V-to-T movement (ii)

He T always claimed these things

• The main verb doesn’t move to T before

Spell-Out, so the bare verb cannot acquire

its tense affix by V-to-T movement



Affix Hopping in syntax?

• Affix Hopping (Pollock 1989)?

– No downgrading movements in core syntax – Uniform tense – verb association in UG


PF Affix Hopping and LF V-to-T


• Affix Hopping in PF and V-to-T movement

in LF?

– Too complex; not up to minimalist standards…



Ready-made tensed forms (i)

• Chomsky (1995: 195): ”The main verb typically ”picks up” the features T and Agr […], adjoining to an inflectional element to form [V I]. There are two ways to interpret the process, for a lexical element a. […] The other approach is to take

a to have inflectional features in the lexicon as an intrinsic property (in the spirit of

lexicalist phonology); these features are then checked against the inflectional element I in the complex [a I].


Ready-made tensed forms (ii)

• Chomsky & ready-made tensed forms that are checked later in the derivation, e.g. by

LF-movement and Agree…

• The tense affix is part of the verb at Spell-Out


T ^ [T:pres] V+aff [T:pres]



LF-movement and Agree?

• Problem: hybrid forms in amerikanorsk

• A langauge feature?


T ^

[T:pres] VENG+aff

[L:Norw] [T:pres]


• LF verb movement and Agree; the derivation converges only if all features match


Probe – goal and Agree?

• Ready-made tensed forms that are checked later in the derivation, e.g. by the probe – goal mechanism and Agree…

• The tense affix is part of the verb at Spell-Out ^ T ^ [T:pres] V+aff [L:Norw] [T:pres] [L:Norw]



Probe – goal and Valuing?

• Valuing must take place before Spell-Out

• Not ready-made tensed form, but a kind of tense feature assignment ^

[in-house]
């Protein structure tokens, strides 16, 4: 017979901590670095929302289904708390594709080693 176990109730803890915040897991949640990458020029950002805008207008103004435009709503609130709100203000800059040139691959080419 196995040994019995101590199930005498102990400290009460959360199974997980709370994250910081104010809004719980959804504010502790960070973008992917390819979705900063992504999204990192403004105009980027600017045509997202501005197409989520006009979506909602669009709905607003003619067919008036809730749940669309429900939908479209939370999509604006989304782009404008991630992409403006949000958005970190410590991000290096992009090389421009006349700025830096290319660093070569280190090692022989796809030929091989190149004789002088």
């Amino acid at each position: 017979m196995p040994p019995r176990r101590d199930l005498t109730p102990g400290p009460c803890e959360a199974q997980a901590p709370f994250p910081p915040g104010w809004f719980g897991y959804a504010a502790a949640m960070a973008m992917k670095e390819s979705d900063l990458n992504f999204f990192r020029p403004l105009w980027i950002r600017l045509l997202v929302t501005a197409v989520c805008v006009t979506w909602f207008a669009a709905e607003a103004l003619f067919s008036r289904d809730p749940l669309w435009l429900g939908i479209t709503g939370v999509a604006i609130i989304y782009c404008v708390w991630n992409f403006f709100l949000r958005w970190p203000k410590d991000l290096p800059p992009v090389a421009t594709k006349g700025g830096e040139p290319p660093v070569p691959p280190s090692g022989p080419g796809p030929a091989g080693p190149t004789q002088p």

T ^ [T:pres] V+aff [L:Norw] [T:u]


• Still, a language feature seems to be needed to get the right hybrid form


A langauge feature?

• Are there really language features that are

part of the morphological matrixes of



A possible analysis (i)

• How to get rid of language features…

• Functional scaffolding & lexemes as ”roots”, see e.g. Marantz (1997), Pylkkänen (2008)

• Pylkkänen (2008: 103): ”I will assume that what enters the syntax are category-neutral roots and category-defining functional heads, v (deriving verbs), n (deriving nouns), a (deriving


A possible analysis (ii)

• In hybrid forms: Small v has features that

are related to T, which all belong to the

host/matrix language. The guest/

embedded form is inserted as a root in its

borrowed form




[T:pres] v




A possible analysis (iii)

• How does this get rid of language features?

• The functional frame (scaffolding) always belongs to the host/matrix language, so T and v are Norwegian.

• However, roots may be borrowed, e.g. from English and such roots enter the derivation as English forms

• No language features on individual items are needed, since the language is defined for the frame as a whole, or for the lexical list that roots are borrowed from.

• Roots can come from anywhere… or be made-up • Roots do not have any morphological features at all


Conclusion (i)

• Intuitively, if tensed forms are generated in

the lexicon, there is no reason at all to

expect that the tense affix on a verb